Linseed Oil

Linseed oil an is amber-colored, fatty oil extracted from the cotyledons and inner coats of the linseed. The raw oil extracted from the seeds by hydraulic pressure is pale in color and practically without taste or odor. When boiled or extracted by application of heat and pressure, it is darker and has a bitter taste and an unpleasant odor. Linseed oil has long been used as a drying oil in paints and varnish. It is also used in making linoleum, oilcloth, and certain inks.

Linseed oil, obtained from seed of the flax plant, is primarily used in industry; but some is used for edible purposes in eastern Europe. The flax plant is erect growing to 3 feet, with narrow, entire leaves. The fruit is a pod or capsule, which is indehiscent. Linseed oil, obtained from seed of the flax plant, is primarily used in industry; but some is used for edible purposes in eastern Europe.

Because of the mucilage content, it may adversely affect the absorption of drugs, iron and other minerals. When taken simultaneously, bulk-forming laxatives may inhibit the absorption of other drugs (e.g. aspirin, cardiac glycosides, antibiotics, anticoagulants, etc.) and dietary nutrients (e.g. calcium, iron, zinc, sodium, potassium, etc.). Due to the diuretic action of this herb, the following drug interactions are possible: increased risk of toxicity with anti-inflammatory analgesics; if hypokalemia occurs possible antagonism with antiarrhythmics and potentiation of muscle relaxants; antagonizes antidiabetic (hypoglycemic) drugs; may potentiate and/or interfere with antihypertensives; may potentiate lithium therapy; when taken with corticosteroids there is a risk for hypokalemia; may potentiate other diuretics and increase the risk of hypokalemia.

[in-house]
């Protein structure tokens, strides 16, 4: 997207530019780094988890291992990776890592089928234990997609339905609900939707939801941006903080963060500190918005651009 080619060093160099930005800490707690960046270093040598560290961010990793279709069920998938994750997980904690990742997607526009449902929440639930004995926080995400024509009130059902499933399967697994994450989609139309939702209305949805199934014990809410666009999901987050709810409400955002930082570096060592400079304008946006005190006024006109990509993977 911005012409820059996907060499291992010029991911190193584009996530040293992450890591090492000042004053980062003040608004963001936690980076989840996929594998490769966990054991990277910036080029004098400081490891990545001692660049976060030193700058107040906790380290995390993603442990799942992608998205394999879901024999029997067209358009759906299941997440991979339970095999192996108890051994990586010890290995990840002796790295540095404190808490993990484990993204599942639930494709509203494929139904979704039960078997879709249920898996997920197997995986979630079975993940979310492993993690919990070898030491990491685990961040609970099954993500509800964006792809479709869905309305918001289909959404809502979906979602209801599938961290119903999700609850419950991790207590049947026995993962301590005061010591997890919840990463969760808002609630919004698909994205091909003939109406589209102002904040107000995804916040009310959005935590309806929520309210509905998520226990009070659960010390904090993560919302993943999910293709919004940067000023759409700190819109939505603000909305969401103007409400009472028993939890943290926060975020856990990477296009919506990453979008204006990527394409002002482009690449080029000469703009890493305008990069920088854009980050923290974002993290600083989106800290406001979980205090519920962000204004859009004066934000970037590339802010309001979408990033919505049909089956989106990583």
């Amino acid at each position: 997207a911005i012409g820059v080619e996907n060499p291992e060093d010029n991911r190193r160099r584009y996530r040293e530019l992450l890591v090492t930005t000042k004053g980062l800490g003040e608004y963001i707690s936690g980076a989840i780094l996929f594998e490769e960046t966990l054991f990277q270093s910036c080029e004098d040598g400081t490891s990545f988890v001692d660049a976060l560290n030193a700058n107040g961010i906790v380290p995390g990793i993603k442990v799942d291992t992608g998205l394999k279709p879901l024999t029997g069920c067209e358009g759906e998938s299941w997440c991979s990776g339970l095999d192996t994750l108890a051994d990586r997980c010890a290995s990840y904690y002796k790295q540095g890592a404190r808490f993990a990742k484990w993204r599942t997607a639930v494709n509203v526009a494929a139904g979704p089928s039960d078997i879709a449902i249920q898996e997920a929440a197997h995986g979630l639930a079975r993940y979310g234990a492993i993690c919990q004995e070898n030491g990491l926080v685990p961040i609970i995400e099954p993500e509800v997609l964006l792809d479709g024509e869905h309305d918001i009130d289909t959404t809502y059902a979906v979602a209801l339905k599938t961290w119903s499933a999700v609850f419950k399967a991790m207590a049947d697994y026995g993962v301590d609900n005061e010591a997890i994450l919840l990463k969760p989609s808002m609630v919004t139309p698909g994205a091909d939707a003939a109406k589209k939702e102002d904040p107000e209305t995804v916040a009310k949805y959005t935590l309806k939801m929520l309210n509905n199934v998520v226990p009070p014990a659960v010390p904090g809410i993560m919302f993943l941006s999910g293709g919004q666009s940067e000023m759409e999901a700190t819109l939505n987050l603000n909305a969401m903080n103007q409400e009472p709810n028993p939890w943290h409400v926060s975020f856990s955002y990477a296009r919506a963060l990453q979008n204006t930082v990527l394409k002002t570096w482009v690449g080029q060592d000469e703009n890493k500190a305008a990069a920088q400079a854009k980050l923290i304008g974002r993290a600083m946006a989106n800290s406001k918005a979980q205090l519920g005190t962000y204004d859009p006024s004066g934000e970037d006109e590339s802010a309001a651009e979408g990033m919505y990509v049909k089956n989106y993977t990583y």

Do not exceed 60 g internally. Do not use immature seeds. In cases of inflammatory bowel conditions, linseed should only be used after being pre-swollen. When taken in too high doses, linseed may disturb the water and electrolyte balance, resulting in excessive loss of potassium. Linseed can accumulate cadmium. Drink plenty of fluids when using linseed. Due to the bulk-forming fibers and mucilage found in this material, ingesting it without adequate fluid may cause it to swell, blocking the esophagus, and cause choking. This material should be administered with at least 8 ounces of water or other fluid (taken without enough fluid may cause choking). Seeds contain prussic acid which is potentially toxic (cyanogenic) in large doses. Leaves and the seed chaff of Linum usitatissimum contain linamarin (a cyanogenic glycoside) that liberates cyanide upon hydrolysis with linamarase (enzyme also present). Linamarin, a cyanogenic glycoside, yields hydrocyanic acid (prussic acid) upon hydrolysis. In low doses, hydrocyanic acid (HCN) may cause dizziness, headache, nausea, and vomiting. If cyanides overwhelm the body's natural detoxification mechanisms, they can stop cellular respiration by inhibiting cytochrome oxidase, carbonic anhydrase and other enzyme systems resulting in acute cyanide poisoning characterized by: hyperventilation, headache, nausea, vomiting, collapse, coma, convulsions, respiratory failure, and death. Subacute symptoms with nonlethal doses include: choking feeling, anxiety, dizziness, confusion, headache, incontinence, rapid, weak and irregular pulse.